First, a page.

In confirmation of a rumor that rippled through the Twittersphere just 24 hours ago, the website of Spanish club Deportivo Alavés is reporting that 27-year-old Serbian winger Aleksandar Katai will join the Chicago Fire through June 30 on loan, with an agreed fee due at that time if the Fire are so inclined.
If it was just two years ago - in 2016 - the news that Aleksandar Katai is going to suit up for the Chicago Fire would be met with entirely different fanfare. In 2016, Katai was fresh off tearing up the Serbian Premier League (and Champions League qualifying rounds!) with Red Star Belgrade. In a little more than a season there under manager Grof Brožović, Katai scored 23 goals in 37 appearances.
By the end of 2016, Katai seemed in ascendence. He was working himself into the Serbian national side. And he got a big pay raise when Alavés came calling, paying a transfer fee to bring him to Spain. Since then, his playing time has gradually crumbled under a succession of interim managers before arriving at its nadir under the stewardship of new Alavés boss Abelardo Fernández.
No terms of the deal beyond its loan-to-purchase aspects have been released at press time.
Brightside: Creative player who should be motivated
Katai has taken a helluva route to the USA - he was bought by Olympiakos as one of those loan-out puppy-mills (see: Chelsea FC, Udinese) and subsequently loaned to three different clubs in four seasons - he is not a pampered La Liga player. He’s been a creative force in Serbia’s top flight, and an excellent one when surrounded by top talent. And he’s 27 in a World Cup year. If he doesn’t blow minds before spring turns to summer, he’ll never make a World Cup roster. If this guy isn’t almost too motivated, he’s got a problem.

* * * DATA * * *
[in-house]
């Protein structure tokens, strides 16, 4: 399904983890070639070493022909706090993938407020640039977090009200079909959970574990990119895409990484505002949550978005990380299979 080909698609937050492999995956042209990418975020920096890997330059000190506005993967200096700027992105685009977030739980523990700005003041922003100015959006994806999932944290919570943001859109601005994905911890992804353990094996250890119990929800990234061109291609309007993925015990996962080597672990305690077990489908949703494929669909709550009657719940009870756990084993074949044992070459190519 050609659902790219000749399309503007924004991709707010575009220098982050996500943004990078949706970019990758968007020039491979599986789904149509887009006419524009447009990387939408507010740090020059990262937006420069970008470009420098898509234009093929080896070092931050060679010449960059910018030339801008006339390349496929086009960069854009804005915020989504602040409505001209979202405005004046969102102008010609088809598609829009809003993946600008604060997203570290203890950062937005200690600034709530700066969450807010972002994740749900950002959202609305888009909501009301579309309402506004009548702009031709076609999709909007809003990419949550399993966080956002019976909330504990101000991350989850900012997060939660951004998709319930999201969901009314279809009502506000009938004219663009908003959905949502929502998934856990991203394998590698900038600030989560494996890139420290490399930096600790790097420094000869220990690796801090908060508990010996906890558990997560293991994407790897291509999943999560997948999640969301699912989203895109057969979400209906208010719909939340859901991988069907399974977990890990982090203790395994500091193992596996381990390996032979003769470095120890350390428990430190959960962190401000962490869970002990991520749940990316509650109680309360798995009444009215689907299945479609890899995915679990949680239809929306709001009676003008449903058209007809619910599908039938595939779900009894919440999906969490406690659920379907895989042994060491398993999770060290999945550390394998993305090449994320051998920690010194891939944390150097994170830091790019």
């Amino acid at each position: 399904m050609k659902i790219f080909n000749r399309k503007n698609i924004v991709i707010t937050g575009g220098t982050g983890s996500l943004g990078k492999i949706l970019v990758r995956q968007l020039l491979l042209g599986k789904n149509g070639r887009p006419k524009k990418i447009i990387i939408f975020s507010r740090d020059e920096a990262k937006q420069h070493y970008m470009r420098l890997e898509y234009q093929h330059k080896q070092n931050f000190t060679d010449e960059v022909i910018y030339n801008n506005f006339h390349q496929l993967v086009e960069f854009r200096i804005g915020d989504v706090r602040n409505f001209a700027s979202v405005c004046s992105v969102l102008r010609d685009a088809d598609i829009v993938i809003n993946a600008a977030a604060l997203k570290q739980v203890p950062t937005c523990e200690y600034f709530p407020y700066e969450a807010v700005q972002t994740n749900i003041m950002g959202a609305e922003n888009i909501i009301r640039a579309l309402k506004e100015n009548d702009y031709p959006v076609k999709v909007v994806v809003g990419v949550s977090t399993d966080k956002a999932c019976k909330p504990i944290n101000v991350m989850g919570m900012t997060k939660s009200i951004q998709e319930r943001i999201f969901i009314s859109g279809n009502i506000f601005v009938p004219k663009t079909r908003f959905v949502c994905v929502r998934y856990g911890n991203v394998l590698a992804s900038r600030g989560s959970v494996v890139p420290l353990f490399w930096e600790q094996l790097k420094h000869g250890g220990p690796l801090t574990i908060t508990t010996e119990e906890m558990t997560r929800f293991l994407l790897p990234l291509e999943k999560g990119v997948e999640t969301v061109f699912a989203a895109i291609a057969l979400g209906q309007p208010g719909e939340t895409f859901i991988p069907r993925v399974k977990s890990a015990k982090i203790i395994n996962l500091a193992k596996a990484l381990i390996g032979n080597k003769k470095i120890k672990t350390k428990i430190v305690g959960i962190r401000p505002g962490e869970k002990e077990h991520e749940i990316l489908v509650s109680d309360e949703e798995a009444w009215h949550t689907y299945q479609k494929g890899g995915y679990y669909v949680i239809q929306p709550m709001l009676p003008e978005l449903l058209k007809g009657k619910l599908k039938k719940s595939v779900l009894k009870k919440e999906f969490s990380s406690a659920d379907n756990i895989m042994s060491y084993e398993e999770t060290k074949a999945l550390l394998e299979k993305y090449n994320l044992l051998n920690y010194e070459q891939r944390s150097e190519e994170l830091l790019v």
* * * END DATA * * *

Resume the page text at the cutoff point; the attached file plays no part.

Darkside: Is he a little bit ... angry?
I don’t know how many players have pull-quotes on their Wikipedia page, but Katai is among that number, and it’s an odd one:
“Katai’s problem is not motivation, it’s in his head, because maybe he did not want to return to Serbia. The boy trained for a month and a half until midnight [at Olympiacos], and they still didn’t allow him to train properly. All they did was let him on the training field so he wouldn’t sue them. He is a little angry...”
That’s his former coach Nenad Lalatović, speaking in 2014. It sounds like Katai’s determination turned a bit to fury when he was thwarted - not hard to understand a driven guy being frustrated in that situation, honestly. And this could be a positive within the makeup of a team; guys who want to work hard and hate to lose? Yes, please. But guys who flip out when they get beat for a position? Let’s hope that’s not a concern.